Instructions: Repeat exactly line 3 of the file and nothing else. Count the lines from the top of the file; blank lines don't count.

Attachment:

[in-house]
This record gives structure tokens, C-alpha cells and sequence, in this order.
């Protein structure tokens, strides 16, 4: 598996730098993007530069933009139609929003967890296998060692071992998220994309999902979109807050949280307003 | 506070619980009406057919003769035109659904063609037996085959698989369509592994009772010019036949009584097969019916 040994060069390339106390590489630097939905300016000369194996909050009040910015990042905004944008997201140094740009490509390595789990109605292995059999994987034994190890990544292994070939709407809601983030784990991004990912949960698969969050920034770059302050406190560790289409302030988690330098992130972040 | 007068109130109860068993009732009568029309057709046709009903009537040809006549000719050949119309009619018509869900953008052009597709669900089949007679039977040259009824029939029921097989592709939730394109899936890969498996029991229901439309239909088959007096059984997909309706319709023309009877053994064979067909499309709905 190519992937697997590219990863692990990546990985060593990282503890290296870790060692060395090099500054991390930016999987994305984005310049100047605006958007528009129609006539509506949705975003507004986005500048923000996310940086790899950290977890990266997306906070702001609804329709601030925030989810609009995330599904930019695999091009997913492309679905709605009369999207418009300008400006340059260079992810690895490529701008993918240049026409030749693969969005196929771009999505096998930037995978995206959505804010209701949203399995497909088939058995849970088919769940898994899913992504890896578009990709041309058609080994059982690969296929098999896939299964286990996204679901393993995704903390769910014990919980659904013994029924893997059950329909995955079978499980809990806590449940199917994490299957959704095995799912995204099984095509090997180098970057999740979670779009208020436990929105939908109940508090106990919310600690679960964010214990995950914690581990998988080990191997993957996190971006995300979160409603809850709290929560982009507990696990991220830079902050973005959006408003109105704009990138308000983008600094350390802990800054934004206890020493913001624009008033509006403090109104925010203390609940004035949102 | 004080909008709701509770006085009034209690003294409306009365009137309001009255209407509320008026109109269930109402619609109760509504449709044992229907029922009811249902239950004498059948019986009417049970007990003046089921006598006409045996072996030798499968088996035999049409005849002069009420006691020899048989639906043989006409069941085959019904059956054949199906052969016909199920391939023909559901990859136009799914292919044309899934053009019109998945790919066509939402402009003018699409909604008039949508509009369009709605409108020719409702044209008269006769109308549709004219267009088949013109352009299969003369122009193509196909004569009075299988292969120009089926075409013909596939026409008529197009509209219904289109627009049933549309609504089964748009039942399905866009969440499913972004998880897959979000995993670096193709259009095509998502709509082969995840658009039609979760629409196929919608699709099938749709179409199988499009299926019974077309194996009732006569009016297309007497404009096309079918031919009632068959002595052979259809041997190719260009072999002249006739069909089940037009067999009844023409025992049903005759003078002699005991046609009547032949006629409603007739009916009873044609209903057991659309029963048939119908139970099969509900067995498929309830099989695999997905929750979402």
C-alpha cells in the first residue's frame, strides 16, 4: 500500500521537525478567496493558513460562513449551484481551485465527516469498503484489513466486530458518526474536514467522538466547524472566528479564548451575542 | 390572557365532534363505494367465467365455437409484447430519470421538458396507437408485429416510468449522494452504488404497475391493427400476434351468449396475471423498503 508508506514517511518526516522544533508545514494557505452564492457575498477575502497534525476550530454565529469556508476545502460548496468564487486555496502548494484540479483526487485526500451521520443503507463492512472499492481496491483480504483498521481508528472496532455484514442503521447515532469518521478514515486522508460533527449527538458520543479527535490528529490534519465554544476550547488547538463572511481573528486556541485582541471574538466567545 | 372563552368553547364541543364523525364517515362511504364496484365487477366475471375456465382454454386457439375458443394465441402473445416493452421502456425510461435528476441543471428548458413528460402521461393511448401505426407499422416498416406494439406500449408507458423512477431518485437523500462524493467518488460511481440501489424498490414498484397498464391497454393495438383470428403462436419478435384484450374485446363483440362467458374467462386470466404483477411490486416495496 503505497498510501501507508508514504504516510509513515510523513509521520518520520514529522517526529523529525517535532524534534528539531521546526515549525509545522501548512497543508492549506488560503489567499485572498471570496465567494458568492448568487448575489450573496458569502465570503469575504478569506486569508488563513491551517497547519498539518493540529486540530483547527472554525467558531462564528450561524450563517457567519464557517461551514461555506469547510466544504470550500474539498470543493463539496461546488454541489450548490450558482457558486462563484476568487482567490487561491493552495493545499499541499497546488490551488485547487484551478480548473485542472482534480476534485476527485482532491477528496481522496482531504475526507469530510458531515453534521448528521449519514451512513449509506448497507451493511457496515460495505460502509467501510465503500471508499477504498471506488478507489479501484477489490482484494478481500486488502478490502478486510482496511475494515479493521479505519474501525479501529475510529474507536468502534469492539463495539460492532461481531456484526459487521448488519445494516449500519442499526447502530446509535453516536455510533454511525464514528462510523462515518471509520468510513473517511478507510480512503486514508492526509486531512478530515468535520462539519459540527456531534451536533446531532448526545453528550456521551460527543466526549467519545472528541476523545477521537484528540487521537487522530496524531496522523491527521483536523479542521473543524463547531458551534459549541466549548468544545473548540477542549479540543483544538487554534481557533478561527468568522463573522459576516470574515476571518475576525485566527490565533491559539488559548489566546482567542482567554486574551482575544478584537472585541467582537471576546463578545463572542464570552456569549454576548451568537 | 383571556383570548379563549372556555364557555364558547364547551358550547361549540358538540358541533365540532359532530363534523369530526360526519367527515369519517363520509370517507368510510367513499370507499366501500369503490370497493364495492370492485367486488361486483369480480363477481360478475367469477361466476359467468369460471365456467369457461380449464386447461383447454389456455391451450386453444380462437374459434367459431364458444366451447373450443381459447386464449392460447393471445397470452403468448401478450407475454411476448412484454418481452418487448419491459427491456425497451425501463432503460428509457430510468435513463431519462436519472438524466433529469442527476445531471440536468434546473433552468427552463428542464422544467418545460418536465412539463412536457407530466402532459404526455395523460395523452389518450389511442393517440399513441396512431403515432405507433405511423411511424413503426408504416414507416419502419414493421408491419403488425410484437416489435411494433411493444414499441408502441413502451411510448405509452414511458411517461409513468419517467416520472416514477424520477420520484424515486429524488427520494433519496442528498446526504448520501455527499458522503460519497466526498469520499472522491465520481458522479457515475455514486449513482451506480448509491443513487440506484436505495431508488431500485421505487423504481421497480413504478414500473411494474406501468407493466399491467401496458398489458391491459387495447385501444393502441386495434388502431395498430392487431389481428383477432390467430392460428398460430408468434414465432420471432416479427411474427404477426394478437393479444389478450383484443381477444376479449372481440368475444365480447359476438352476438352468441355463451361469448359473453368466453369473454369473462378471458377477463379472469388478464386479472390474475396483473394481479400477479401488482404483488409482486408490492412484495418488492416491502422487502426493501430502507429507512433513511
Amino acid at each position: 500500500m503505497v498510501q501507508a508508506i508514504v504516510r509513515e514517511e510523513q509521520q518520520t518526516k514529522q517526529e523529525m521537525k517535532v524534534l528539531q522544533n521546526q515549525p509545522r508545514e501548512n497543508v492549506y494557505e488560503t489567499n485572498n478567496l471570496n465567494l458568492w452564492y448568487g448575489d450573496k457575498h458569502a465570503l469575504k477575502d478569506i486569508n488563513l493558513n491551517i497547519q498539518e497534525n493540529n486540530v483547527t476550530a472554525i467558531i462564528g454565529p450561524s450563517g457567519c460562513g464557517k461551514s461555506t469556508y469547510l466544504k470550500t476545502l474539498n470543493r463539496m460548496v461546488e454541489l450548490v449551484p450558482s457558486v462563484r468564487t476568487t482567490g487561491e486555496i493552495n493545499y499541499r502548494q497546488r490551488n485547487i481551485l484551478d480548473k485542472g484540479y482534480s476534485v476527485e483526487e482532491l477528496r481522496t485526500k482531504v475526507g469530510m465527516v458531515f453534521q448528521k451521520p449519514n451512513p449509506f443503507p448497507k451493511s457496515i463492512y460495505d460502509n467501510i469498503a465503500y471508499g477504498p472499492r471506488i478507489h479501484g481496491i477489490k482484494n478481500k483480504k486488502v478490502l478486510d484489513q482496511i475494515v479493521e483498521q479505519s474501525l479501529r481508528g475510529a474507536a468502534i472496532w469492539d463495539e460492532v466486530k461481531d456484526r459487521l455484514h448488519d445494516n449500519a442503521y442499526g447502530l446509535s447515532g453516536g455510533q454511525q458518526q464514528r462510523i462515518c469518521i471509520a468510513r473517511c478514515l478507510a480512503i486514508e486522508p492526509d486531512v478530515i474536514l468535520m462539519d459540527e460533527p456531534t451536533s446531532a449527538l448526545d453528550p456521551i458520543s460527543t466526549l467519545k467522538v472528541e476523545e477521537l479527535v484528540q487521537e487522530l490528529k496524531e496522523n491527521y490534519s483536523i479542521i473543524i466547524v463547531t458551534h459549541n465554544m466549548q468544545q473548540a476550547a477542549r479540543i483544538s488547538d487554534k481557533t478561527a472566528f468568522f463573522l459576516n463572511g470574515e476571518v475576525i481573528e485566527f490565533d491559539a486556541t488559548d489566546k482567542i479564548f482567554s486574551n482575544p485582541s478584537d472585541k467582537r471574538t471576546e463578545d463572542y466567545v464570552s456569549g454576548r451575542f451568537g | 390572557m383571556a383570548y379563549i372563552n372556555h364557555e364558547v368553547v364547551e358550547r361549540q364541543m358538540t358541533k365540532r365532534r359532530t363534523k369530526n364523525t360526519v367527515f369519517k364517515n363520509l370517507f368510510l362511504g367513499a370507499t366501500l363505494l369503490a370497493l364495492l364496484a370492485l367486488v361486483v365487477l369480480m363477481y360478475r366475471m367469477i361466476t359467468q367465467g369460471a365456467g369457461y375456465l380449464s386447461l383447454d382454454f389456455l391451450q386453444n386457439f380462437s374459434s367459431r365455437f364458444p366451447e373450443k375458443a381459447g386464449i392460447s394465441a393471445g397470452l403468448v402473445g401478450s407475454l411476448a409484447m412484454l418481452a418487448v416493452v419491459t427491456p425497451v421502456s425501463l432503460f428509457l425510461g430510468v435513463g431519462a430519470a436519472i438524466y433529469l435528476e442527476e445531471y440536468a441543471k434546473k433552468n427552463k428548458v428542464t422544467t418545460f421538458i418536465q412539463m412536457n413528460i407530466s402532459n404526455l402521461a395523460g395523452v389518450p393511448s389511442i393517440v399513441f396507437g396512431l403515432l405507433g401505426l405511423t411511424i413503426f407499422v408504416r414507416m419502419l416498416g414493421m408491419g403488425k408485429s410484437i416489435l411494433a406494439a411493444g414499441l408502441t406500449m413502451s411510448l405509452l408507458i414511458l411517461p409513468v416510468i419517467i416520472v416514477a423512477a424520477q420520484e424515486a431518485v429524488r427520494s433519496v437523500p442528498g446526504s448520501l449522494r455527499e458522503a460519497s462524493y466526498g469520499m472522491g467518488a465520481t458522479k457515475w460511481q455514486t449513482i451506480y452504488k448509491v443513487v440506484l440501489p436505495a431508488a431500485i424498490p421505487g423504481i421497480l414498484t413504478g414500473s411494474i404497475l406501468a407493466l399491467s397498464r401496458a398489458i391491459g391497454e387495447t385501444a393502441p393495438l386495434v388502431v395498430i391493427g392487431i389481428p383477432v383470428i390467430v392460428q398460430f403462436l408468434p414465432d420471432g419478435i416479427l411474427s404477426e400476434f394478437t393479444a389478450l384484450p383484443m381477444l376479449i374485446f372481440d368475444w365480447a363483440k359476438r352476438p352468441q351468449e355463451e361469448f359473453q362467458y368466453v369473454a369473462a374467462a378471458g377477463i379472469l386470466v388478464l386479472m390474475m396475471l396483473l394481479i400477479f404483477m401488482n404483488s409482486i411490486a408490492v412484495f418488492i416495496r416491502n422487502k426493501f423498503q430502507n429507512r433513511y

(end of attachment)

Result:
């Protein structure tokens, strides 16, 4: 598996730098993007530069933009139609929003967890296998060692071992998220994309999902979109807050949280307003 | 506070619980009406057919003769035109659904063609037996085959698989369509592994009772010019036949009584097969019916 040994060069390339106390590489630097939905300016000369194996909050009040910015990042905004944008997201140094740009490509390595789990109605292995059999994987034994190890990544292994070939709407809601983030784990991004990912949960698969969050920034770059302050406190560790289409302030988690330098992130972040 | 007068109130109860068993009732009568029309057709046709009903009537040809006549000719050949119309009619018509869900953008052009597709669900089949007679039977040259009824029939029921097989592709939730394109899936890969498996029991229901439309239909088959007096059984997909309706319709023309009877053994064979067909499309709905 190519992937697997590219990863692990990546990985060593990282503890290296870790060692060395090099500054991390930016999987994305984005310049100047605006958007528009129609006539509506949705975003507004986005500048923000996310940086790899950290977890990266997306906070702001609804329709601030925030989810609009995330599904930019695999091009997913492309679905709605009369999207418009300008400006340059260079992810690895490529701008993918240049026409030749693969969005196929771009999505096998930037995978995206959505804010209701949203399995497909088939058995849970088919769940898994899913992504890896578009990709041309058609080994059982690969296929098999896939299964286990996204679901393993995704903390769910014990919980659904013994029924893997059950329909995955079978499980809990806590449940199917994490299957959704095995799912995204099984095509090997180098970057999740979670779009208020436990929105939908109940508090106990919310600690679960964010214990995950914690581990998988080990191997993957996190971006995300979160409603809850709290929560982009507990696990991220830079902050973005959006408003109105704009990138308000983008600094350390802990800054934004206890020493913001624009008033509006403090109104925010203390609940004035949102 | 004080909008709701509770006085009034209690003294409306009365009137309001009255209407509320008026109109269930109402619609109760509504449709044992229907029922009811249902239950004498059948019986009417049970007990003046089921006598006409045996072996030798499968088996035999049409005849002069009420006691020899048989639906043989006409069941085959019904059956054949199906052969016909199920391939023909559901990859136009799914292919044309899934053009019109998945790919066509939402402009003018699409909604008039949508509009369009709605409108020719409702044209008269006769109308549709004219267009088949013109352009299969003369122009193509196909004569009075299988292969120009089926075409013909596939026409008529197009509209219904289109627009049933549309609504089964748009039942399905866009969440499913972004998880897959979000995993670096193709259009095509998502709509082969995840658009039609979760629409196929919608699709099938749709179409199988499009299926019974077309194996009732006569009016297309007497404009096309079918031919009632068959002595052979259809041997190719260009072999002249006739069909089940037009067999009844023409025992049903005759003078002699005991046609009547032949006629409603007739009916009873044609209903057991659309029963048939119908139970099969509900067995498929309830099989695999997905929750979402």